I’m afraid that It just doesn’t work that way for men, unless they cast themselves as gay or transgender. A man who portrays himself as a victim is often ridiculed as weak and ineffectual.
The problem with Western society right now is that ‘female’ attributes are more prized, not because they are necessarily better, but because women are generally easier to manage than men. They are intelligent, hard-working, cheaper and more cautious about upsetting others.
For now it’s working out well for women, but with the distinction between genders being eroded, this may soon no longer be the case as we see with the TERF wars between women and trans-women. Political ideologies always need an enemy and disagreeable women make a tempting target, especially among men who would like nothing more than unbridled access to vulnerable women and girls’ spaces.

Matt M
Matt M
1 month ago

The majority of British Millennials will vote Tory in 20 years. The only ones who won’t will be the very rich or very poor ones. The story is as old as time.

Tom Watson
Tom Watson
1 month ago
Reply to  Matt M

The youngest millennials are turning 30, the oldest well into their 40s. Needs to start happening pretty soon if it’s going to matter.

Matt M
Matt M
1 month ago
Reply to  Tom Watson

According to YouGov, at the last election those aged 40-49 voted CON 41% versus Lab 35%. Those over 39 were more likely to vote CON than LAB.
Like their parents and grandparents, Millennials will grow to find the iconoclastic posturing of the young off-putting.

Last edited 1 month ago by Matt M
Billy Bob
Billy Bob
1 month ago
Reply to  Matt M

People only vote Conservative if they’ve got something to conserve. Why would they do so if a parties policies have seen them endure stagnant wages and priced out of owning a family home?

Tom Watson
Tom Watson
1 month ago
Reply to  Billy Bob

Well said!

Richard Craven
Richard Craven
1 month ago

Haha, look at the stupid woke racists!

R Wright
R Wright
1 month ago

In my experience young women tend to have these views until a strong man dates them, when they almost immediately change their views. They are hopelessly dominated by peer pressure.

Andrew McDonald
Andrew McDonald
1 month ago
Reply to  R Wright

I’d be fascinated to know what your ‘..in my experience…’ phrase actually covers. Are you the ‘strong man’ these lily-livered gals date? Is it a randomised cohort of your clean-jawed, good-humoured pals? Are you calling in from the early 1950s? More details please.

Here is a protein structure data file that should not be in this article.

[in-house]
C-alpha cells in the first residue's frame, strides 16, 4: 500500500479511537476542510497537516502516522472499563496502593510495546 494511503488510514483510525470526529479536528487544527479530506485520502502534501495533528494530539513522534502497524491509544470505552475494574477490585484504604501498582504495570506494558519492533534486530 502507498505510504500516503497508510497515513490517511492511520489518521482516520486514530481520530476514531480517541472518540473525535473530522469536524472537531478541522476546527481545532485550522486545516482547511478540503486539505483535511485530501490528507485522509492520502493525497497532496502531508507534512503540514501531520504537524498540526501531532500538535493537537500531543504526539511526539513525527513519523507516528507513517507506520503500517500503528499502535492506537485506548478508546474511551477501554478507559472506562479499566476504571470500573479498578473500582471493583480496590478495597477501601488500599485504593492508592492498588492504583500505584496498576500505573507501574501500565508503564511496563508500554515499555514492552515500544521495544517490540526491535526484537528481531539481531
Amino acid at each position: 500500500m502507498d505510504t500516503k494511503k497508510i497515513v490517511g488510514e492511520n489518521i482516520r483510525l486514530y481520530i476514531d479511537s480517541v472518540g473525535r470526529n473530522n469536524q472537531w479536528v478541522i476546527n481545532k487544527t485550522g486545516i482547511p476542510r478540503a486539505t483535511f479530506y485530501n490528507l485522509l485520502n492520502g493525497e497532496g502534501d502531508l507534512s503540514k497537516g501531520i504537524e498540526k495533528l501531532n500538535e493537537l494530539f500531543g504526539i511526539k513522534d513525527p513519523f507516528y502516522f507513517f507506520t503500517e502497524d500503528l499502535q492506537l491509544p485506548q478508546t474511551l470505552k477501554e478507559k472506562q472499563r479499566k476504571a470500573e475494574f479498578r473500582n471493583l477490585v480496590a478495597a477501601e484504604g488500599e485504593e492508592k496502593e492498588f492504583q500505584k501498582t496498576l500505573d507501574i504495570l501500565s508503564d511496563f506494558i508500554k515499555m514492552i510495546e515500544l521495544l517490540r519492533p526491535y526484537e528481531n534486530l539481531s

William Shaw
William Shaw
1 month ago

Men and women are practically different species, existing in some form of essential but ultimately destructive symbiotic relationship. If we didn’t need each other to procreate the current violence between the sexes would probably be an all out war of annihilation.

Keith J
Keith J
1 month ago

I get the overall conclusions of this article, and appreciate the discussion below the line, but being a bit of a data nerd that hones in on unexpected results there is one thing that stands out in the third graph that deserves comment. It shows that male and female attitudes to political correctness converge at ages in the mid 20’s, to the point where there is virtually no difference at age 26, before diverging again at later age. Why is this? Could it be that this is the age at which most people are seeking to settle down with a partner for life and that having staunch opinions would limit the choice of prospective partners?  Do people actually modify, or hide, their opinions in this game? Are there other ways to explain the results? A bit of an off-beam comment, but it would make an interesting study.

Jim Philipp
Jim Philipp
1 month ago

The arguments for the Right are logical, common-sense, and proven by history. The arguments for the left are theorectical, emotional, use deceptive information and semantics, and are proven by history to be a failure. 80% of Women are susceptible to the left’s arguments, but only 20% of men are.

Martin Terrell
Martin Terrell
1 month ago

It’s a fascinating point that needs more attention. I can see this closer to home and it is not healthy for society (or couples) for men and women to drift apart so markedly.
There are several causes. Generally, women tend to be more empathetic by nature. So pleas to fairness and equity are harder to resist. Do we see this in schools where all must have prizes and competition (where there are losers as well as winners) is a bad word? Plus more women in humanities, gravitating to management jobs, less emphasis on childcare (which is often hard work, unglamorous and unsentimental), and more inclined to avoid conflict. I expect there are more …

Christian Moon
Christian Moon
1 month ago
Reply to  Martin Terrell

Rare to find a woman with much empathy for men. They do exist, just rare.

Christian Moon
Christian Moon
1 month ago
Reply to  Christian Moon

Mostly the first move is to imagine how it would be for a woman in those circumstances, and then work forward from that.